Trauma, historical trauma, PTSD and suicide in an American Indian community sample

Cindy L. Ehlers, Rachel Yehuda, David A. Gilder, Rebecca Bernert, Katherine J. Karriker-Jaffe

Research output: Contribution to journalArticlepeer-review


Aims: To study the associations between perceived historical trauma, current traumatic events, diagnoses of post-traumatic stress disorder (PTSD), and suicidal behaviors in an American Indian community sample. Methods: Participants were American Indians recruited from reservations who were assessed with the Semi-Structured Assessment for the Genetics of Alcoholism (SSAGA), as well as the Historical Loss Scale, Historical Loss Associated Symptoms Scale, and Stressful Life Events Scale. Results: In data from 447 American Indian adults (mean age = 33 years), twenty percent reported lifetime experiences of suicidal thoughts (ideation and/or plans) and 14% reported suicidal acts, (including either a suicide attempt history or verified death by suicide (n = 4)). Diagnosis of PTSD and experience of assaultive trauma were each significantly associated with suicidal thoughts and acts, although assaultive trauma did not remain significant in models adjusting for gender and PTSD. High endorsement of symptoms associated with historical trauma was significantly associated with suicidal acts, and this remained significant when adjusting for gender and PTSD. Conclusions: PTSD and historical trauma have an association with suicide and suicidal attempts in this American Indian community. Although further research is needed to evaluate the causal nature of these relations, these findings suggest treatment and prevention programs for American Indian suicide may benefit from addressing issues related to feelings of historical losses, PTSD, and their associated symptomatology.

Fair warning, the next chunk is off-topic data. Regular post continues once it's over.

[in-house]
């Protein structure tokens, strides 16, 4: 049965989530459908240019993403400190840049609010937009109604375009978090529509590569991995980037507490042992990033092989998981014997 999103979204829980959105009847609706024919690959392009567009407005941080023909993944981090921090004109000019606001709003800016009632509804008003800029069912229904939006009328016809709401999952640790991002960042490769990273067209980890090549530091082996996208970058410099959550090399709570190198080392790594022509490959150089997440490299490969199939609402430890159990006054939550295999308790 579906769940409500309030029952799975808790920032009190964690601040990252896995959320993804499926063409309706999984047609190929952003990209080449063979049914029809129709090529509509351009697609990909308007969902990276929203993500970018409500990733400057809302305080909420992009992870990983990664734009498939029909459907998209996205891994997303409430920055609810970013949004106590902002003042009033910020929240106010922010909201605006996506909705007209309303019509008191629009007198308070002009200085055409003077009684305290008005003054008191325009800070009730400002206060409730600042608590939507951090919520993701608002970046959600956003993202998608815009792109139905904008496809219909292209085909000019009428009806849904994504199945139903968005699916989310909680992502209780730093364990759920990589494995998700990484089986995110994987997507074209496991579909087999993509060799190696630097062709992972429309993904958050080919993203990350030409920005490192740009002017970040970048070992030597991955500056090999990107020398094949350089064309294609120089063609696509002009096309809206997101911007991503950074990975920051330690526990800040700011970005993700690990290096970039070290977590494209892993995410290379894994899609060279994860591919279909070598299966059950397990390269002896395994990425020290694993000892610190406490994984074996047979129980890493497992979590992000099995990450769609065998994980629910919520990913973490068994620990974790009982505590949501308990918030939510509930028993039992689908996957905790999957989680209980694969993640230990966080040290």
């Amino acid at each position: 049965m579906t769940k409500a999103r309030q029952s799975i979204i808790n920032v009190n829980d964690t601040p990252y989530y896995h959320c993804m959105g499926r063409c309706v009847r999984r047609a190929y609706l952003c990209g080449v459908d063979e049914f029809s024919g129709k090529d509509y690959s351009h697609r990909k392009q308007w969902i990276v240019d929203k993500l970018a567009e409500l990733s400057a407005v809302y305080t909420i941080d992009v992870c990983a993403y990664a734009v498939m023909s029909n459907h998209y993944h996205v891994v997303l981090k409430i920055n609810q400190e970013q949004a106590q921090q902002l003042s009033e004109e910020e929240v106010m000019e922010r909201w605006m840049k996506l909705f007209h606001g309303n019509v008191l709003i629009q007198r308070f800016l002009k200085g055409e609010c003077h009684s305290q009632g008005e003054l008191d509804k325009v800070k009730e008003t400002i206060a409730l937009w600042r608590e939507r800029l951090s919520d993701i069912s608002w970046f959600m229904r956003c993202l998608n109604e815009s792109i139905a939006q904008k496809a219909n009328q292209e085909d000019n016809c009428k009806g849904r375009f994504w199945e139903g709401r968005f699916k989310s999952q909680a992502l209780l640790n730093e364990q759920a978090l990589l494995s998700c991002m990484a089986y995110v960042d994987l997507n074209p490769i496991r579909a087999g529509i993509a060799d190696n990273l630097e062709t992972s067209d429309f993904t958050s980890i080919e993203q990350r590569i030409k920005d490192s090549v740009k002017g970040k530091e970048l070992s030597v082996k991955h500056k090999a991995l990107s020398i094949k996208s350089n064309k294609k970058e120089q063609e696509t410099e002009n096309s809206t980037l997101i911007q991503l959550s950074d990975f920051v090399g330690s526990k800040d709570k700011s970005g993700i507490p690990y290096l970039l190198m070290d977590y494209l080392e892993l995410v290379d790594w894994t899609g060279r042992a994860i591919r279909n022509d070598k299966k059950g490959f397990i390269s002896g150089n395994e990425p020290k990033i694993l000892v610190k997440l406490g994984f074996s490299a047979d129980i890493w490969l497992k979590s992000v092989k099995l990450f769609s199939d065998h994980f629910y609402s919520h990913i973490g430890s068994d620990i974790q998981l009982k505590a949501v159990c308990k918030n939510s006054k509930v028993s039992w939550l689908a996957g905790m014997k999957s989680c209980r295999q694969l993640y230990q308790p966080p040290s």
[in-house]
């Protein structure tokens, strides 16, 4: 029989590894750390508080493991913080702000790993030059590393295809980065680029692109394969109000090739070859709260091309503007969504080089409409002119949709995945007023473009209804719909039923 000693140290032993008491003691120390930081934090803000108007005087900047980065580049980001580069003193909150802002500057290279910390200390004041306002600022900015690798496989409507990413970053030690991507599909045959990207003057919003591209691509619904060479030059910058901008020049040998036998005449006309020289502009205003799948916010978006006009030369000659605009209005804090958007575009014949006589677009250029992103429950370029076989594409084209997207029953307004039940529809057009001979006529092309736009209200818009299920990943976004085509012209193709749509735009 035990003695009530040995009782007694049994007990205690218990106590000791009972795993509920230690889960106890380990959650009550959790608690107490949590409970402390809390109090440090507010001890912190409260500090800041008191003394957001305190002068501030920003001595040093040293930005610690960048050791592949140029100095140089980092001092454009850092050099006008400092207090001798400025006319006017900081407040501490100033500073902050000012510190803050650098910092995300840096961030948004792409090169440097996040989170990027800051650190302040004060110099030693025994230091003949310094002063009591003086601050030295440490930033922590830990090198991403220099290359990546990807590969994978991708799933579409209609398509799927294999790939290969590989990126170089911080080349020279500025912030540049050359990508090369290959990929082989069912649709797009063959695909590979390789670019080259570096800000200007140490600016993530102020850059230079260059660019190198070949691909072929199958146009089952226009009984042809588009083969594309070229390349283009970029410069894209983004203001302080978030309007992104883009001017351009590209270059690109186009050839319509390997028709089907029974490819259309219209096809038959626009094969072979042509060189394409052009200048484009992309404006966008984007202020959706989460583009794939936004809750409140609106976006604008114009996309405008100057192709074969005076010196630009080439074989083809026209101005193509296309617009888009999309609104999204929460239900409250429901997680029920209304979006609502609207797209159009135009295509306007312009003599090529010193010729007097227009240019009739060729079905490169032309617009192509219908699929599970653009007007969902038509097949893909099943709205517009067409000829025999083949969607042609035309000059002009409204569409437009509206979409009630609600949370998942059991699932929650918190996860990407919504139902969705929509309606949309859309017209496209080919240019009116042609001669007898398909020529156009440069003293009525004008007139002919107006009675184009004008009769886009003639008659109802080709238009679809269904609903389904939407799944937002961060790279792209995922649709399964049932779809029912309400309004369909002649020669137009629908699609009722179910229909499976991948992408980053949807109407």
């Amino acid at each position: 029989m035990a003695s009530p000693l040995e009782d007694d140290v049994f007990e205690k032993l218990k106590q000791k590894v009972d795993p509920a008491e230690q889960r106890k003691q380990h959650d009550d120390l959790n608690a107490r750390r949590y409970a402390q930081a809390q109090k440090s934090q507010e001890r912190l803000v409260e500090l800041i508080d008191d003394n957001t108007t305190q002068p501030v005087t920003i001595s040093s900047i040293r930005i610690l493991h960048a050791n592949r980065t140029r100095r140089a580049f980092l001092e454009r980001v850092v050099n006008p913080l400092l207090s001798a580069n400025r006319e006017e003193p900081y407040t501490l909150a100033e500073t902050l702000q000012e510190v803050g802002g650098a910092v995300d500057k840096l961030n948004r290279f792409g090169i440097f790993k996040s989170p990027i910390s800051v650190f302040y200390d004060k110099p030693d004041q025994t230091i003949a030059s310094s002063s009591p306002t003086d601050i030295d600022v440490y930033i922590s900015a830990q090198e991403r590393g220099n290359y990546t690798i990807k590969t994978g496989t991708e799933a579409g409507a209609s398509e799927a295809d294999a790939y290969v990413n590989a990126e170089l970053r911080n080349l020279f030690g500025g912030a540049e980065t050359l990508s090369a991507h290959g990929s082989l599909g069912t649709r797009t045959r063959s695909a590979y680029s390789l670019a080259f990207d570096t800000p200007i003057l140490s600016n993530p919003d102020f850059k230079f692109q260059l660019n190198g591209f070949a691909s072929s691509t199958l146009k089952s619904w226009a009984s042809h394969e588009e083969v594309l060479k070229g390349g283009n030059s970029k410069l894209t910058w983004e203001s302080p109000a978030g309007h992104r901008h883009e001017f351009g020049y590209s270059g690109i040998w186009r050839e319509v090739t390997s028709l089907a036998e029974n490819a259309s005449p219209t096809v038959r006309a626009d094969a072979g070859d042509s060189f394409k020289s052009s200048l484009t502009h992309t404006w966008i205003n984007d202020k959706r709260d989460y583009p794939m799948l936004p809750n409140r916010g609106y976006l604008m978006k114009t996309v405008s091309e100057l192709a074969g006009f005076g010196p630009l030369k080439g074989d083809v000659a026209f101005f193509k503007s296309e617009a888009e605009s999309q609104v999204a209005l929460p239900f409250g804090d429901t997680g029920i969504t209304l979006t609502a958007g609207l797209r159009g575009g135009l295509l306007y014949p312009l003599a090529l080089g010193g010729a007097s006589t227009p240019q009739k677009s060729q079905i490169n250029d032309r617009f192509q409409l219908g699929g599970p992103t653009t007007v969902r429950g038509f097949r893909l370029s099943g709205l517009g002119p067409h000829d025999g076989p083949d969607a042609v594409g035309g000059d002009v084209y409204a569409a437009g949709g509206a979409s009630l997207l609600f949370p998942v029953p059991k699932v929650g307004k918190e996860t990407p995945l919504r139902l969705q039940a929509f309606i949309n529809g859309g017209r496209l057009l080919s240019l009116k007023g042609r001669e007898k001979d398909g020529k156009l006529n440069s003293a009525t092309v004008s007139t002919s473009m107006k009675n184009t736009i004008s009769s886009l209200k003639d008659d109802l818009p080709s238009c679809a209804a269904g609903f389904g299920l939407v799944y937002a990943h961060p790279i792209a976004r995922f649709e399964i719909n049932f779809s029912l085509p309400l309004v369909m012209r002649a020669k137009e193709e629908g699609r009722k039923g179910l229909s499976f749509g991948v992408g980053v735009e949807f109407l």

Original languageEnglish
Pages (from-to)214-220
Number of pages7
JournalJournal of Psychiatric Research
StatePublished - Dec 2022


  • American Indian
  • Historical trauma
  • PTSD
  • Suicide


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